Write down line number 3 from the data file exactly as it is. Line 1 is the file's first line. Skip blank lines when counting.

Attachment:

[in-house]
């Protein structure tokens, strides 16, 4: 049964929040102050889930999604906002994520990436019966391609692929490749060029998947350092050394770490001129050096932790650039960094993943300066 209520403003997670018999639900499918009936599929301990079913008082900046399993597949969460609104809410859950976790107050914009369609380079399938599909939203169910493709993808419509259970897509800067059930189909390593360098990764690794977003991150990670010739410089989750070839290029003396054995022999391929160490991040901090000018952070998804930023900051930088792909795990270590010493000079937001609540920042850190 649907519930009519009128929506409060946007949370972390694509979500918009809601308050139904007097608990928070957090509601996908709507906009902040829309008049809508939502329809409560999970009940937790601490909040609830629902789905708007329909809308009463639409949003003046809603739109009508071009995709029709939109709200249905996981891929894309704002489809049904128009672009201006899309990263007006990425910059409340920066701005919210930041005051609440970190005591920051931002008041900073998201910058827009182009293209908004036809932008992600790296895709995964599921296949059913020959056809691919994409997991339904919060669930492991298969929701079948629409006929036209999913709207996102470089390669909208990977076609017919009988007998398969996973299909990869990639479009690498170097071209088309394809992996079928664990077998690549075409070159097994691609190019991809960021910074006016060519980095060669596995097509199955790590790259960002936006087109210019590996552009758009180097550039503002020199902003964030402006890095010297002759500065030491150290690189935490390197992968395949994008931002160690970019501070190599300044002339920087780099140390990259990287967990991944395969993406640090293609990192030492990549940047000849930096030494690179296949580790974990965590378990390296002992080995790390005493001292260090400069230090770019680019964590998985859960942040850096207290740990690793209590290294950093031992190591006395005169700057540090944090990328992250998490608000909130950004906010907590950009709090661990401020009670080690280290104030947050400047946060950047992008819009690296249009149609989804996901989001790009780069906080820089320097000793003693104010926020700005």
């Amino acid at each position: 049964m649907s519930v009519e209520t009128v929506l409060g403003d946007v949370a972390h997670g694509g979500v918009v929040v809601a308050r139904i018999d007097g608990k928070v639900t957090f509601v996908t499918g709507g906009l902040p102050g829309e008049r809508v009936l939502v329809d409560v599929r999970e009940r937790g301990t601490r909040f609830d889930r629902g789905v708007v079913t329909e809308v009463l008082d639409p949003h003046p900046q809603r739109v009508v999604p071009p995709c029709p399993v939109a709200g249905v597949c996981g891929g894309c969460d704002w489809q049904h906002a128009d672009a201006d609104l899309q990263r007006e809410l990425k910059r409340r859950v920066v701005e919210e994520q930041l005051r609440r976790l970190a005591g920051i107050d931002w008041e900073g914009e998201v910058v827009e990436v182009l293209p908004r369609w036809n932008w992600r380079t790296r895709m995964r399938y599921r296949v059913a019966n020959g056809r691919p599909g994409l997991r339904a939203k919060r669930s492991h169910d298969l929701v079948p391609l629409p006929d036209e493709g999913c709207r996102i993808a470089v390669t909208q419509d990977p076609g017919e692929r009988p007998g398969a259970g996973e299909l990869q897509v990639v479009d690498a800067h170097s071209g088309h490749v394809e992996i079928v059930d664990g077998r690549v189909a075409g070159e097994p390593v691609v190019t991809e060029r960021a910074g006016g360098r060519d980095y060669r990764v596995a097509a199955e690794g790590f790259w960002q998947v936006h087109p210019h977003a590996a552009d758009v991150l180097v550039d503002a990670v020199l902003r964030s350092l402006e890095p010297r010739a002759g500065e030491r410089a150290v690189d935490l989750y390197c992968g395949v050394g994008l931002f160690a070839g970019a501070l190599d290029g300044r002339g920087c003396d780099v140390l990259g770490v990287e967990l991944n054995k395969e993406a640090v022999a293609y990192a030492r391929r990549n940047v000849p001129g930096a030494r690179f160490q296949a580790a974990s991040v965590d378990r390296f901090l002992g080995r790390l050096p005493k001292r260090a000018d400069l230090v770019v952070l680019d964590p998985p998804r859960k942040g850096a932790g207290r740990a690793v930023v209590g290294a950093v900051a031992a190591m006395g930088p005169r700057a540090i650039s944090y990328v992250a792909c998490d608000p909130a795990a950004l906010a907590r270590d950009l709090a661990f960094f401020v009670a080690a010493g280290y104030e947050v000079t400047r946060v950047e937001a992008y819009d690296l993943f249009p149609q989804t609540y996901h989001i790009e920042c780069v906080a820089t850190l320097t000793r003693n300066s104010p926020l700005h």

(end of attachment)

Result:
């Amino acid at each position: 049964m649907s519930v009519e209520t009128v929506l409060g403003d946007v949370a972390h997670g694509g979500v918009v929040v809601a308050r139904i018999d007097g608990k928070v639900t957090f509601v996908t499918g709507g906009l902040p102050g829309e008049r809508v009936l939502v329809d409560v599929r999970e009940r937790g301990t601490r909040f609830d889930r629902g789905v708007v079913t329909e809308v009463l008082d639409p949003h003046p900046q809603r739109v009508v999604p071009p995709c029709p399993v939109a709200g249905v597949c996981g891929g894309c969460d704002w489809q049904h906002a128009d672009a201006d609104l899309q990263r007006e809410l990425k910059r409340r859950v920066v701005e919210e994520q930041l005051r609440r976790l970190a005591g920051i107050d931002w008041e900073g914009e998201v910058v827009e990436v182009l293209p908004r369609w036809n932008w992600r380079t790296r895709m995964r399938y599921r296949v059913a019966n020959g056809r691919p599909g994409l997991r339904a939203k919060r669930s492991h169910d298969l929701v079948p391609l629409p006929d036209e493709g999913c709207r996102i993808a470089v390669t909208q419509d990977p076609g017919e692929r009988p007998g398969a259970g996973e299909l990869q897509v990639v479009d690498a800067h170097s071209g088309h490749v394809e992996i079928v059930d664990g077998r690549v189909a075409g070159e097994p390593v691609v190019t991809e060029r960021a910074g006016g360098r060519d980095y060669r990764v596995a097509a199955e690794g790590f790259w960002q998947v936006h087109p210019h977003a590996a552009d758009v991150l180097v550039d503002a990670v020199l902003r964030s350092l402006e890095p010297r010739a002759g500065e030491r410089a150290v690189d935490l989750y390197c992968g395949v050394g994008l931002f160690a070839g970019a501070l190599d290029g300044r002339g920087c003396d780099v140390l990259g770490v990287e967990l991944n054995k395969e993406a640090v022999a293609y990192a030492r391929r990549n940047v000849p001129g930096a030494r690179f160490q296949a580790a974990s991040v965590d378990r390296f901090l002992g080995r790390l050096p005493k001292r260090a000018d400069l230090v770019v952070l680019d964590p998985p998804r859960k942040g850096a932790g207290r740990a690793v930023v209590g290294a950093v900051a031992a190591m006395g930088p005169r700057a540090i650039s944090y990328v992250a792909c998490d608000p909130a795990a950004l906010a907590r270590d950009l709090a661990f960094f401020v009670a080690a010493g280290y104030e947050v000079t400047r946060v950047e937001a992008y819009d690296l993943f249009p149609q989804t609540y996901h989001i790009e920042c780069v906080a820089t850190l320097t000793r003693n300066s104010p926020l700005h």